Candid family portrait

Andrha Simonis takes a candid, hilarious look at family on PolymerClayDaily.com

Netherland’s Andrha Simonis (Andrhacula) has her hands full, but she squeezed the making of this family portrait into her schedule.

“Took forever with everything having to be done in between homeschooling and all that,” she says. “You see me in my characteristic pose of annoying my husband with a witch’s accessory.”

This hilarious, loving look at her family constellation a la Tim Burton charms us. Andrha’s FB page begins with this alert, “I’m not a morning person or a night person. There are a few minutes in the afternoon where I’m decent. That’s about it.” Candid polymer! Revenge polymer! What fun! We can relate.


Now what? We need to take a breath or two and get our bearings. This week StudioMojo will take a clear-eyed look at what’s happening in our community. Wow, there’s some good stuff out there! Your mojo’s been waiting for you! Join us.

Polymer intensity

Fiona Abel-Smith captures a conversation in an polymer on PolymerClayDaily.com

There are easy-breezy polymer approaches with pieces joyfully slap-dashed together. And then there are intense and enthusiastic polymer artists.

Yesterday we had intense miniature cats. Today it’s butterflies.

UK’s Fiona Abel-Smith dives deep to create When I Grow Up a 4 x 16 x 8-inch sculpture. There’s a metaphor embedded in this caned and sculpted piece.

Fiona says, “The little caterpillar doesn’t realize that she will grow into a beautiful moth and is already a stunner in her own right if only she could see herself as we do.”

Fiona documents her progress in videos and photos on Facebook and shows us the intensity required to tell her story.

 

Polymer cats to the rescue

Kerri Pajutee's polymer sculpted animals bring outsized pleasure on PolymerClayDaily

Bummed and stuck? I know what you guys need. Time to bring in the cats!

Just imagine the tiny purrs of these little guys from Oregon’s Kerri Pajutee. This one’s an Egyptian Mau. She sculpts miniatures in polymer in 1:12 scale and uses natural fibers to give them their coats. The entire process from inspiration to the final scissor clip is tedious, exacting, and time-consuming. Kerri is widely collected.

Her little creatures bring outsized pleasure. A scroll through her Instagram is guaranteed to lower your blood pressure. How does she do it?

Dog lover polymer

Retired RN Lea Gordiner focuses on mixed media creatures on PolymerClayDaily.com

Oregon’s Lea Gordiner says, “My recent fantasy is a combination of birds and animals with human features. They are meant to be silly, fun, playful, nonsensical…really. Seen any birds lately with nostrils and lips let alone shoes?”

If the holiday hoopla has you in a dither, you’ll be set straight by a wander through Lea’s website and her Instagram. She has shifted to finely finished polymer boxes as well.

Lea’s Portland guild mate Laurel Swetnam turned her in. We thought it only right that Lea has a PCD post among her presents this year. Thanks for making us smile.

What’s in the stars?

Katrin Yunh sees Taurus leading the charge in 2021 on PolymerClayDaily

Ukraine’s Katrin Yunh (on Etsy she’s Lunchik) carefully sculpts galaxies on a powerful looking 2.5″ fantasy bull, a symbol of 2021.

Katrin uses Cernit with Genesis paint then adds horns and stars in glow-in-the-dark clay.

“I create cute and crazy characters that live in my visionary world,” she says. Taurus is the second of the 12 astrological signs and is represented by the bull constellation.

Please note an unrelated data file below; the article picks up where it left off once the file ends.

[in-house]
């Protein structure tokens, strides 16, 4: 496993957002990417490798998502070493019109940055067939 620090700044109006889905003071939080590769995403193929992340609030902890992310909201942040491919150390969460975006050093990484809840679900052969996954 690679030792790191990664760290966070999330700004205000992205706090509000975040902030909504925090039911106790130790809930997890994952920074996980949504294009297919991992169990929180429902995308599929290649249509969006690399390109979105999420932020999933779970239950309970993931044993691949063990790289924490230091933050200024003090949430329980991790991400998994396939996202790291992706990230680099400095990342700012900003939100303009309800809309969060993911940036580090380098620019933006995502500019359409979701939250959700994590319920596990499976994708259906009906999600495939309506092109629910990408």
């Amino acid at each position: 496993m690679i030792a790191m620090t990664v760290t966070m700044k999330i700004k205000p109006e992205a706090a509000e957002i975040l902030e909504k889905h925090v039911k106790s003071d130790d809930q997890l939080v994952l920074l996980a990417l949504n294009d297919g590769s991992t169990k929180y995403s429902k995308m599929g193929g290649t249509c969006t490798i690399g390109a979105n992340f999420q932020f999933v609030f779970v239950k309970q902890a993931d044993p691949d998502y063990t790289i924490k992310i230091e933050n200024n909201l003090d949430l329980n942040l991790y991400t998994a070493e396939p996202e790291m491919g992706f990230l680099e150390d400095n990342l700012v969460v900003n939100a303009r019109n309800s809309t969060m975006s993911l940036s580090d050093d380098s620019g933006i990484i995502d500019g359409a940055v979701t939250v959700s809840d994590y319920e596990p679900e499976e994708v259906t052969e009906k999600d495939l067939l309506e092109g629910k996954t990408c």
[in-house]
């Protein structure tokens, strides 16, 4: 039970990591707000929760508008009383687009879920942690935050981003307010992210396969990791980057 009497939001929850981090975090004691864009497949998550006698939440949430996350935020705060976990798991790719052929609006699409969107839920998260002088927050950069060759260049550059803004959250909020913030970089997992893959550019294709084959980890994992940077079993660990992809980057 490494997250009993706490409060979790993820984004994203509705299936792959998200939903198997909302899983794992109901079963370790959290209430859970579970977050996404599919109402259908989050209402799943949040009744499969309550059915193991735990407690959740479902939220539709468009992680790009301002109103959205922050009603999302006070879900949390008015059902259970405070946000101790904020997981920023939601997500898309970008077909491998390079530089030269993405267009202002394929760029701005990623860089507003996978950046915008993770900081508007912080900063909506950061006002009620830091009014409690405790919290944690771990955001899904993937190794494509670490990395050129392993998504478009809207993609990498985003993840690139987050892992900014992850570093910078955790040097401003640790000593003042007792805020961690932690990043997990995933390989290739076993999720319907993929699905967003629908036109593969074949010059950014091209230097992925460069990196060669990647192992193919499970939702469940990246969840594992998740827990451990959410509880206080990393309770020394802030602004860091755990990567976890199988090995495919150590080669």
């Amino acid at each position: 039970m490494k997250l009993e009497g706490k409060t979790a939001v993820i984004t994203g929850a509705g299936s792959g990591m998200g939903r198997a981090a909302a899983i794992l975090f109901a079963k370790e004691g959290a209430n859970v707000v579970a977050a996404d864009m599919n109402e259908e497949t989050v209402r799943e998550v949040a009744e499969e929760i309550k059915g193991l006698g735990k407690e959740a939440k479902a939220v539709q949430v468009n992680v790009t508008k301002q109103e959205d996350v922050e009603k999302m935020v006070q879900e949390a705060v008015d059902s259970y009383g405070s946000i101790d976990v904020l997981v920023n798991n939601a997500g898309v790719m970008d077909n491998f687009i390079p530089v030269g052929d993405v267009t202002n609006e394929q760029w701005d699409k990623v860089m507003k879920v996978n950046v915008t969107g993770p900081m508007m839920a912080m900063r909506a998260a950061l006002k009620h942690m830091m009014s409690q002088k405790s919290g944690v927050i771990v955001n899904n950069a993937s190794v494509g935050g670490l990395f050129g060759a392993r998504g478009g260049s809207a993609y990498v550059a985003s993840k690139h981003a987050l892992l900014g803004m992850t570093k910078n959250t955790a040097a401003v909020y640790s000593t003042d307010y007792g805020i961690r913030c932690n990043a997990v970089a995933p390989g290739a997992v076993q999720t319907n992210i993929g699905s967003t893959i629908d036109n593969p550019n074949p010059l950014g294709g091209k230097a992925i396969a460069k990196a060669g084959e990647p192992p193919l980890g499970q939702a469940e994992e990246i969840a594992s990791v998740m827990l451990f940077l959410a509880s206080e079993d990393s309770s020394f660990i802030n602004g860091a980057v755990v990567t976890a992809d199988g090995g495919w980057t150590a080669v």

I understand that you’re a stubborn bunch but I’ll leave the astrology to you. You’re also intelligent, dependable, hardworking, and dedicated. Sounds like that’s just what we need for 2021.


Yep, we’ll be looking for signs and reading tea leaves over at StudioMojo this weekend. Join us for some attitude adjustment and tips that can help you smoothly surf through what’s ahead. 

Unexpected holiday element

Jenny Sorensen mixes her media on PolymerClayDaily.com

You may not be ready for the holidays but Jenny Sorensen (WishingWellWorkshop) won’t let you forget.

What really got me about this cardinal in the snow ornament was the unexpected element — a cinnamon stick perch! She often adds a rock or wood or some other natural element to ground her work.

The polymer is smooth and whimsical. The cinnamon adds a natural and fragrant touch. I love the holiday combo.

Suspended polymer

Georgia’s Debra Ryan (orphancakesie) exhibits a brooch suspended in a circle on the dresser. The dual-purpose use makes the piece doubly interesting. I’m guessing magnets are involved.

Debra takes an imaginative mixed media approach to her pieces. She’s a free-range polymer artist. Study her Instagram to get a glimpse of where polymer is headed.

Off-kilter polymer

Katie Oskins' off-kilter face vase on PolymerClayDaily.com

Ohio’s Katie Oskins (Katersacres) asks if anyone’s been feeling off-kilter. Who hasn’t?

You may identify with the haggle-toothed, bug-eyed face vase Katie made to illustrate her point on Instagram.

Katie has characters like these dancing in her head and flying off her fingers. If you (like me) don’t have a brain inhabited by such creatures, you can still follow along on her tutorials and join her club of sculptors.

This guy would look good with tools and pencils sticking out, creating frazzled hair.

Halloween scream and pats on the back

Karen Walker lets out a scream for Halloween on PolymerClayDaily.com

UK’s Karen Walker (Clayground) perfectly captures Halloween 2020 with her rendition of Edvard Munch’s Scream in Cernit. No gore necessary! We get the picture from this sleek, simple, wide-eyed character. Here on Facebook.

If you’re feeling ready for a cheery diversion, stop by tomorrow’s StudioMojo where we’ll be encouraging you to pat yourselves on the back for accomplishments great and small during these scream-worthy times. BYO Halloween candy.